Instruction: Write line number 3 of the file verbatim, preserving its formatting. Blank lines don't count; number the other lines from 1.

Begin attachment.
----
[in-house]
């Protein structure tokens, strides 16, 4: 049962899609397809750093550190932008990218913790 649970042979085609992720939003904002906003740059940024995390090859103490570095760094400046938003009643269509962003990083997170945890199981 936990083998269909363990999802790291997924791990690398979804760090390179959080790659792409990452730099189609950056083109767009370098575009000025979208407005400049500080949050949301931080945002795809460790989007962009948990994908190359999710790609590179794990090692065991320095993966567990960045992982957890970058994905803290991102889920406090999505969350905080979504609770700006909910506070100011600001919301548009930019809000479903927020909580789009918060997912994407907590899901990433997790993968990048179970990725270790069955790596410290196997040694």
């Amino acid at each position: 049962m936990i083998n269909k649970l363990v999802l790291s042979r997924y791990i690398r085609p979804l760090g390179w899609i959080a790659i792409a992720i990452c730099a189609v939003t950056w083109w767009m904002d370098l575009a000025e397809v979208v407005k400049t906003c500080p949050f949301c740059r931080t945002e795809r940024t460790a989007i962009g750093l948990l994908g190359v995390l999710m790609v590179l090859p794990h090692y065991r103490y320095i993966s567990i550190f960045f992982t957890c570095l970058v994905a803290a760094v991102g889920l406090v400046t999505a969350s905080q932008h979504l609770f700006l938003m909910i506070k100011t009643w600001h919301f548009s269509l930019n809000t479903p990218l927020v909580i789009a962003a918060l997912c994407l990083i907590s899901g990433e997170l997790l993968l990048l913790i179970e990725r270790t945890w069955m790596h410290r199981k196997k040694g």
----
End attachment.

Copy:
């Amino acid at each position: 049962m936990i083998n269909k649970l363990v999802l790291s042979r997924y791990i690398r085609p979804l760090g390179w899609i959080a790659i792409a992720i990452c730099a189609v939003t950056w083109w767009m904002d370098l575009a000025e397809v979208v407005k400049t906003c500080p949050f949301c740059r931080t945002e795809r940024t460790a989007i962009g750093l948990l994908g190359v995390l999710m790609v590179l090859p794990h090692y065991r103490y320095i993966s567990i550190f960045f992982t957890c570095l970058v994905a803290a760094v991102g889920l406090v400046t999505a969350s905080q932008h979504l609770f700006l938003m909910i506070k100011t009643w600001h919301f548009s269509l930019n809000t479903p990218l927020v909580i789009a962003a918060l997912c994407l990083i907590s899901g990433e997170l997790l993968l990048l913790i179970e990725r270790t945890w069955m790596h410290r199981k196997k040694g």